A Time to Die and a Time to Mourn

A Time to Die and a Time to Mourn

Death & The Family Life Cycle

The heart of the wise
is in the house of mourning
— Kohelet 7:4

While taxes may be avoidable, depending on the skill and daring of your accountant and tax attorney, death is not. Yet it remains, ahead of even sex and money, the subject people most avoid talking about. Few of us are prepared for the “emotional shock wave” that reverberates throughout the extended family system when confronted with the inescapability of the loss of our loved one’s physical presence.

The myriad losses of death include those of the physical person, family content, structure, roles, and relationships, and hopes and dreams for the future. The aftershocks of death can result in physical illness, emotional distress, alcoholism, chemical dependence, relationship discord and cut-offs, marital strife, separation, and divorce, and occupational difficulties, among other carnage.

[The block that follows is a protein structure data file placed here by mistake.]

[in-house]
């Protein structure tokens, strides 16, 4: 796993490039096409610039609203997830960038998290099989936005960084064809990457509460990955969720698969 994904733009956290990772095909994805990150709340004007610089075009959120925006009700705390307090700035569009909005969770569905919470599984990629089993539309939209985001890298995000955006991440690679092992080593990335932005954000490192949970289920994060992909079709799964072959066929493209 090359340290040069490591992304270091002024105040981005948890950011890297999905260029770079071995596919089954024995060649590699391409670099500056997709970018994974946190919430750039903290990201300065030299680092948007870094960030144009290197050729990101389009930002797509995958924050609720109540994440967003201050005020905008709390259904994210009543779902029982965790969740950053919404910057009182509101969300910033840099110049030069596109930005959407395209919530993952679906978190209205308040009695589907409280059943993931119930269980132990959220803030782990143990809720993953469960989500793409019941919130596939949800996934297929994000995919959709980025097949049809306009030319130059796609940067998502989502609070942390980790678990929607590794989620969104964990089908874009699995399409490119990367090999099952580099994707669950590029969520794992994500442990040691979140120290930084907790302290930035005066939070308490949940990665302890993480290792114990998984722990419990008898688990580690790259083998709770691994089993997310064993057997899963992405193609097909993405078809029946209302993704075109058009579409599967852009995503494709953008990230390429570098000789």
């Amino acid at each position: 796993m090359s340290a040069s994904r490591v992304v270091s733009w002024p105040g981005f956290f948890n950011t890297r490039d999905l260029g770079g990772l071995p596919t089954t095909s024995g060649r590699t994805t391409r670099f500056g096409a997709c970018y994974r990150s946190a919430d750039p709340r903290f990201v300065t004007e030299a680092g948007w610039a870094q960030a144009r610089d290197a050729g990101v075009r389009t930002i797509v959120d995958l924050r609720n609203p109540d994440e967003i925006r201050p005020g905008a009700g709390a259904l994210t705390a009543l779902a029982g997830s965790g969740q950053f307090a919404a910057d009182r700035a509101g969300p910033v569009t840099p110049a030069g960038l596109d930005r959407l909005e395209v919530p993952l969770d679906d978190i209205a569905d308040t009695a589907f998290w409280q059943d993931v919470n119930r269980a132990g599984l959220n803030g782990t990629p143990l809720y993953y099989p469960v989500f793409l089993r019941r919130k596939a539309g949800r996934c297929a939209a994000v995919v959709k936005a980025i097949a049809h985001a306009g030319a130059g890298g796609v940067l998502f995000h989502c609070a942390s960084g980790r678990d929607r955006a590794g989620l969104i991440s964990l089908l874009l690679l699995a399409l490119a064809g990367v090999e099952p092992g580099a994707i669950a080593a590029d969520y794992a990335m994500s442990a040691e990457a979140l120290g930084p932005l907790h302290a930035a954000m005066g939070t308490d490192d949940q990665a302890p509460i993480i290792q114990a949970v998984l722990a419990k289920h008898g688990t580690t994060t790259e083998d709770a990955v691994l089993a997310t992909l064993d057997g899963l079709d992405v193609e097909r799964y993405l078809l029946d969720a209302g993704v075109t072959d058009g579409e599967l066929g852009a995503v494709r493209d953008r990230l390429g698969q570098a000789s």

A family’s ability to cope and thrive is influenced by the manner and timing of the death, and the functional void left in the family system. The death transition demands a fundamental reorganization in family structure as family members create new roles and primary relationships. It resonates with the history of previous generations, and affects deeply the future of generations yet to be.

Ronald B. Cohen MD of familyfocusedsolutions.com discusses how the death of a family member affects the whole family.